Journal of General Internal Medicine

, Volume 32, Issue 11, pp 1220–1227 | Cite as

Hospitalizations and Nursing Facility Stays During the Transition from CKD to ESRD on Dialysis: An Observational Study

  • Maria E. Montez-Rath
  • Yuanchao Zheng
  • Manjula Kurella Tamura
  • Vanessa Grubbs
  • Wolfgang C. Winkelmayer
  • Tara I. Chang
Original Research

Abstract

Background

There is little information on hospital and nursing facility stays during the transition from pre-dialysis kidney disease to end-stage renal disease treated with dialysis.

Objectives

To examine hospital and nursing facility stays in the years pre- and post-dialysis initiation, and to develop a novel method for visualizing these data.

Design

Observational study of patients in the US Renal Data System initiating dialysis from October 2011 to October 2012.

Participants

Patients aged ≥67 years with Medicare Part A/B coverage for 1 year pre-dialysis initiation.

Main Measures

Proportion of patients with ≥1 facility day, and among these, the mean number of days and the mean proportion of time spent in a facility in the first year post-dialysis initiation. We created “heat maps” to represent data visually.

Key Results

Among 28,049 patients, > 60% initiated dialysis in the hospital. Patients with at least 1 facility day spent 37–42 days in a facility in the year pre-dialysis initiation and 59–67 facility days in the year post-dialysis initiation. The duration of facility stay varied by age: patients aged 67–70 years spent 60 (95% CI 57–62) days or 25.8% of the first year post-dialysis initiation in a facility, while patients aged >80 years spent 67 (CI 65–69) days or 36.8% of the first year post-dialysis initiation in a facility. Patterns varied depending on the presence or absence of certain comorbid conditions, with dementia having a particularly large effect: patients with dementia spent approximately 50% of the first year post-dialysis initiation in a facility, regardless of age.

Conclusions

Older patients, particularly octogenarians and patients with dementia or other comorbidities, spend a large proportion of time in a facility during the first year after dialysis initiation. Our heat maps provide a novel and concise visual representation of a large amount of quantitative data regarding expected outcomes after initiation of dialysis.

KEY WORDS

dialysis kidney failure hospitalization nursing facility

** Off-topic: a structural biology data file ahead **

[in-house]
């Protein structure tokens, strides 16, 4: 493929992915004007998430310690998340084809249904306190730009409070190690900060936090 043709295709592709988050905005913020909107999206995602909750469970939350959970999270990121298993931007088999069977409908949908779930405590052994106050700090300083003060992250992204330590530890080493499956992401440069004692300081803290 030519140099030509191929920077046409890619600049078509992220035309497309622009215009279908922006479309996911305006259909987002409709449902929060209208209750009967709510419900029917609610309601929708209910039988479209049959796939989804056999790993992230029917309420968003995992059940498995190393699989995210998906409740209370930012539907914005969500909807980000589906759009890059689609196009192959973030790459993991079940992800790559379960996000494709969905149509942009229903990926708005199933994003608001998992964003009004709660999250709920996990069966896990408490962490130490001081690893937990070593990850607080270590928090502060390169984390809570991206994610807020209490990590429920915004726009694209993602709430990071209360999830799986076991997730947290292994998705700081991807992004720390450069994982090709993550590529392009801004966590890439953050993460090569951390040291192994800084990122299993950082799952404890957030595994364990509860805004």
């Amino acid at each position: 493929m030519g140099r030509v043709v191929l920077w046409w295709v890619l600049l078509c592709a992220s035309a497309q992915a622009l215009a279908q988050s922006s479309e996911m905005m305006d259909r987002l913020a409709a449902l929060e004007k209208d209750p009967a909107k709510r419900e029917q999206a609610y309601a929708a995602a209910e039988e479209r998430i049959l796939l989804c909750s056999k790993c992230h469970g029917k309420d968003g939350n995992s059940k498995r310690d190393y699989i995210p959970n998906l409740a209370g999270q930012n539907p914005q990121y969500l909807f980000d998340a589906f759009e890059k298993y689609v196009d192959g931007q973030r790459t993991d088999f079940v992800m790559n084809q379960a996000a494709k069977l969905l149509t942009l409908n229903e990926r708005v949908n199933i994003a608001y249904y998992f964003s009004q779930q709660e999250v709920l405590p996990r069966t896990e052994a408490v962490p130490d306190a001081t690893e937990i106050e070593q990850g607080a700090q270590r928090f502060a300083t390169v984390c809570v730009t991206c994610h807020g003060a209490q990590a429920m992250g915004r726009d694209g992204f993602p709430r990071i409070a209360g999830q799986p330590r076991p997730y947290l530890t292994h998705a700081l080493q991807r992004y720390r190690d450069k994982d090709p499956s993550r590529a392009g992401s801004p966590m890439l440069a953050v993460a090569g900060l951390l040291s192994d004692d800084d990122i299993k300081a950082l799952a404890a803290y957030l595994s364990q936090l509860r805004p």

Notes

Contributors

None.

Compliance with Ethical Standards

Disclaimer

This work was conducted under a data use agreement between Dr. Chang and the National Institute of Diabetes and Digestive and Kidney Diseases (NIDDK). An NIDDK officer reviewed this manuscript for research compliance and approved of its submission for publication. Data reported herein were supplied by the USRDS. Interpretation and reporting of these data are the responsibility of the authors and should in no way be seen as official policy or interpretation of the US government.

Funders

Dr. Chang is supported by a grant from the National Institute of Diabetes and Digestive and Kidney Diseases (NIDDK; 5K23DK095914). Dr. Montez-Rath and Dr. Kurella Tamura are supported by grant U01DK102150 from the NIDDK.

Prior Presentations

A portion of this work was presented at the American Society of Nephrology Kidney Week 2016, Chicago, IL.

Conflict of Interest

MMR, YZ, and VG report no conflicts of interest.

MKT reports receiving honoraria from US Renal Care.

WCW has received consulting fees from AMAG, Akebia, Amgen, AstraZeneca, Bayer, Daichii Sankyo, Fibrogen, Medtronic, Relypsa, and Vifor FMC Renal Pharma.

TIC has received consulting fees from Janssen Research and Development, LLC.

Supplementary material

11606_2017_4151_MOESM1_ESM.docx (66 kb)
ESM 1 (DOCX 65.7 kb)

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Copyright information

© Society of General Internal Medicine 2017

Authors and Affiliations

  • Maria E. Montez-Rath
    • 1
  • Yuanchao Zheng
    • 1
  • Manjula Kurella Tamura
    • 1
    • 2
  • Vanessa Grubbs
    • 3
  • Wolfgang C. Winkelmayer
    • 4
  • Tara I. Chang
    • 1
  1. 1.Division of NephrologyStanford University School of MedicineStanfordUSA
  2. 2.VA Palo Alto Health Care SystemGeriatric Research, Education and Clinical Center, Veterans Affairs Palo AltoPalo AltoUSA
  3. 3.Division of NephrologyUniversity of California, San FranciscoSan FranciscoUSA
  4. 4.Selzman Institute for Kidney Health, Section of NephrologyBaylor College of MedicineHoustonUSA

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